Author Topic: Students secularized by inquiry, not science  (Read 89 times)

Offline Hydra009

Students secularized by inquiry, not science
« on: May 15, 2021, 07:55:03 PM »
The study, published April 29 in Sociology of Religion, found that while 11% of students in inquiry-based majors such as philosophy become more secular, only 8% of students in majors that apply knowledge, such as education, do.

The traditional claim that studying science leads to loss of religiosity stems from the idea that science and religion have different views on the natural world and its development - systems that people claim are incompatible

I dunno if such a slight difference - 8% versus 11% - is truly a refutation of that claim.

What's more, it seems to broadly support the claim since studying the fruits of science (i.e. the facts of the world) doesn't make as much of a dent as the methodology of science which is philosophical in nature (empiricism VS dogmatism).  So, a simple recitation of facts - how many bones are in the human bony and what they're called - obviously won't have as much of an effect as showing how scientific questions are approached and ultimately solved - like showing a student the thought process that lead to the theory of evolution.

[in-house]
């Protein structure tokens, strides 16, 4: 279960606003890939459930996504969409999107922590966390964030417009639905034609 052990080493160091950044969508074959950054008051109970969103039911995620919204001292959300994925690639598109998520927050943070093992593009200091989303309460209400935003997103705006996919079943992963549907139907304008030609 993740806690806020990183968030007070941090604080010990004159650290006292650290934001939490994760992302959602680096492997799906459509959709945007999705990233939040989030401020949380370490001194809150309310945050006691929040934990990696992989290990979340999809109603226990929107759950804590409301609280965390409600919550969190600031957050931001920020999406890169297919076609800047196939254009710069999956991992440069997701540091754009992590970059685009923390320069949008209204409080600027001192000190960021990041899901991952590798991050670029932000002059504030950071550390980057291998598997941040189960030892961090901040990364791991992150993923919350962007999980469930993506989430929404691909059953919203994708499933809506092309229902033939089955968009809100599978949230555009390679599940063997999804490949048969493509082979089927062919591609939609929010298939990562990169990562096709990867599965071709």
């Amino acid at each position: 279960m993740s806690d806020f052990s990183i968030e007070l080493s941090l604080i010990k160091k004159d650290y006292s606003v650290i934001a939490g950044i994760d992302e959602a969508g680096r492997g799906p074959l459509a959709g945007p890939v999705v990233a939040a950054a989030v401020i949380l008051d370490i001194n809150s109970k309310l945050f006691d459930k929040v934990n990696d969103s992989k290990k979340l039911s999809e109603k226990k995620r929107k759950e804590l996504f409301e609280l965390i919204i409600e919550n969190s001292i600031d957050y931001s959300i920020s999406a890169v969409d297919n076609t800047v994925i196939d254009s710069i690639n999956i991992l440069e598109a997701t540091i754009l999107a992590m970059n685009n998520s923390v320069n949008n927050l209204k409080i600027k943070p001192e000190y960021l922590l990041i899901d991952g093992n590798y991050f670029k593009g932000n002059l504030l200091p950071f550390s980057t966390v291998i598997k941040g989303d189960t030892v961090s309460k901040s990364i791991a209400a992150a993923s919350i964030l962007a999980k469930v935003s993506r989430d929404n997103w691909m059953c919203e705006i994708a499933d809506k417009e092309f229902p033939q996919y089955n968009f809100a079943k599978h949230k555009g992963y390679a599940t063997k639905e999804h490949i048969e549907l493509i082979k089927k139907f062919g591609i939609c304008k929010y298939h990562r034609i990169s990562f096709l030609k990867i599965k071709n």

It appears that delivering education as "science says X" is less secularizing than "here's how we investigated and arrived at the conclusion of X", which makes intuitive sense.

The college majors with the highest effect on secularization were women's studies, anthropology, physics, and philosophy, while the majors with the lowest effect were physical education, nursing, theology, and kinesiology.  Pre-law studies ranked the absolute worst.
*low-hanging lawyer joke*